Difficulty of SATS reading comp?

(16 Posts)
Verbena37 Thu 03-Mar-16 16:53:41

DS gets a piece of reading comprehension every week in practice for his SATS. He is in set 3 English and has newly diagnosed HF ASD and so his processing is slower than it perhaps would be otherwise.

It would take him forever to complete the sheet of five questions without my help and input and every week, he doesn't really understand what is being asked, especially in the more open ended questions.

This week (Cider with Rosie extract), he had to explain about whether he found the narrator's description of the natural world surprising (there were about 16 lines to read that covered that particular question and it specified which lines) and then explain why.

He had no idea and to be honest, neither did I......other than the sheer guess I made which was marked wrong (although looking again at it now, I've just realised what the answer perhaps should have been). I have GSCE English (A) and A levels and good 2:1 degree yet still didn't find it easy to answer! I think it was far more a GCSE question than a year 6 question.

I'll obviously tell the teacher, at parents evening, he isn't doing the reading comp. homework totally on his own but I wondered whether other parents have found this hard and seemingly age ability inappropriate?

stupidgreatgrinonmyface Thu 03-Mar-16 18:29:38

have a look here. This is the official sample paper we have seen, along with the mark scheme. We thought the texts, especially the Lost World extract, along with the questions, very demanding of this age group. I feel very sad for any one having to take it. It sounds as though the teacher is trying to give a fair example of what it could be like when the children see the actual paper in May.

Verbena37 Thu 03-Mar-16 19:05:51

Thanks, I will take a look.

Verbena37 Thu 03-Mar-16 19:10:13

Blimey!!
I think he would have a fit if I vent showed him the text boxes on space travel.....he wouldn't know where to begin.

Why on earth don't they base them on books that kids like reading.....something like David Walliams or Harry Potter.
I just don't get why they have to do such formal exams at age 10/11.
It's very sad.

Readysteadyknit Thu 03-Mar-16 19:27:16

Children with ASDs often struggle with comprehension. Is it worth speaking to SENCO about access arrangements - extra time possibly- for the SATs

mrz Thu 03-Mar-16 19:34:32

how about part of the test for 6/7 year olds

mrz Thu 03-Mar-16 19:36:31

questions

Ellle Thu 03-Mar-16 20:04:18

I printed the sample test and tried on DS (7 year old). He was fine with it. But I can see that many other children wouldn't be.

Maybe they should have three types of tests (green, orange and red) that would vary in difficulty, a bit similar to the differentiated work every child can access in the classroom. That way all children would be able to be tested to the best of their ability.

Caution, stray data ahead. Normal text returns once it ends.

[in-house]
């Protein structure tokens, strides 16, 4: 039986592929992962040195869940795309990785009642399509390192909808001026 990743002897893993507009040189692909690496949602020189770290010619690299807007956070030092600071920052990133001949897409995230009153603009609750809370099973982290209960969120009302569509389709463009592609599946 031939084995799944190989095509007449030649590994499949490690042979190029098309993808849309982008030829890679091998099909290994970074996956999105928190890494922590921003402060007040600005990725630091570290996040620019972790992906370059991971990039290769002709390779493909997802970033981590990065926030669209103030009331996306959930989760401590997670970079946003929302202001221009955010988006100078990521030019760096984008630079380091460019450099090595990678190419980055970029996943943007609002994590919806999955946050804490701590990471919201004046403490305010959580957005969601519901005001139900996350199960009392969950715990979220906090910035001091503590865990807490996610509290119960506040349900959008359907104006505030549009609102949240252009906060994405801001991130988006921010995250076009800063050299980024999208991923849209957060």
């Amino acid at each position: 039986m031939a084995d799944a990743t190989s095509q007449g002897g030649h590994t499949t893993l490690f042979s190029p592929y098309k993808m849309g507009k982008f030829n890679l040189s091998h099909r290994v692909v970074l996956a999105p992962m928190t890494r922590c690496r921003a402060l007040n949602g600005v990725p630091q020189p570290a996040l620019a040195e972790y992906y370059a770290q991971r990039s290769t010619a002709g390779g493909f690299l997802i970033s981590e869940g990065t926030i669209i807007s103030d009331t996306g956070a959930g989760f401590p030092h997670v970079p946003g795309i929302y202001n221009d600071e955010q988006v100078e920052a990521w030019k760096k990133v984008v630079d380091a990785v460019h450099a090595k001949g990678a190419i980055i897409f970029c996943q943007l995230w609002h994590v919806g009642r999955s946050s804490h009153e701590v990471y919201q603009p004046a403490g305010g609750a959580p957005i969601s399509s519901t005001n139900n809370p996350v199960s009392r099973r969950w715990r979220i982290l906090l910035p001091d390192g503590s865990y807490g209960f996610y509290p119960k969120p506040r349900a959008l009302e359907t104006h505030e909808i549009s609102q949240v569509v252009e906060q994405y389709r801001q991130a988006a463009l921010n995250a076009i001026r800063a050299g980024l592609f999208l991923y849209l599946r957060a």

mrz Thu 03-Mar-16 20:08:17

You mean like the ones they've replaced?

Feenie Thu 03-Mar-16 20:14:22

grin

sad

God, it's not v funny really.

Ellle Thu 03-Mar-16 20:18:40

Yes! I never had a experience with those exams (DS has been with the new curriculum since last year and is my first child at school).

But the system with the old SATs sounded better compared to the new KS1 SATs that everybody is complaining about for being too difficult and all children have to take regardless of their ability.

irvine101 Thu 03-Mar-16 20:21:43

My ds had terrible comprehension(reads texts literally), but used this site and got a lot better. I don't know if it would help or not, but you can try? It will adjust to your level, so it starts with easy and gradually gets harder as you progress.

www.readtheory.org/

Lonecatwithkitten Thu 03-Mar-16 20:55:12

My DD has very poor visual processing and comprehension was awful, tears and tantrums were the norm. Then she was taught to use highlighters one colour for feelings, one for actions etc. This helped her process what she was reading when they question asked how did a character feel she immediately looked at the colour for feelings. This has really helped her.

Verbena37 Thu 03-Mar-16 21:48:49

It's ridiculous giving them such complex texts if they don't match ability.
I don't actually care how he does in SATS. We just explain them to DS as a way of the school showing how good the school is. DS knows not to worry in general but when he is there sitting the tests, I can imagine him having a massive meltdown once he gets home.

kesstrel Fri 04-Mar-16 08:01:50

This week (Cider with Rosie extract), he had to explain about whether he found the narrator's description of the natural world surprising

I agree that that kind of question is ridiculous. It's far too subjective' questions that assume children will have a particular emotion and reaction are unfair. SATS have been like that for a long time, and it has always been outrageous.

But I looked at the answer booklet in Mrz's link, and there aren't any questions that I can see that are really comparable to that. They start with easier factual questions and then towards the end introduce more sophisticated stuff, but presumably that's there to stretch the more advanced readers. In fact, I was pleasantly surprised by the primarily factual nature of the questions. I think they may have taken on board the criticisms of previous tests for being too much based on interpreting characters' emotions.

Verbena37 Fri 04-Mar-16 19:51:00

Hmm that's interesting. I think that question was the last one but the others were also of the interpretation/opinion nature. The tescher marked it incorrect and said he has to look at it again. He just shrugged and walked off when I spoke to him about it.

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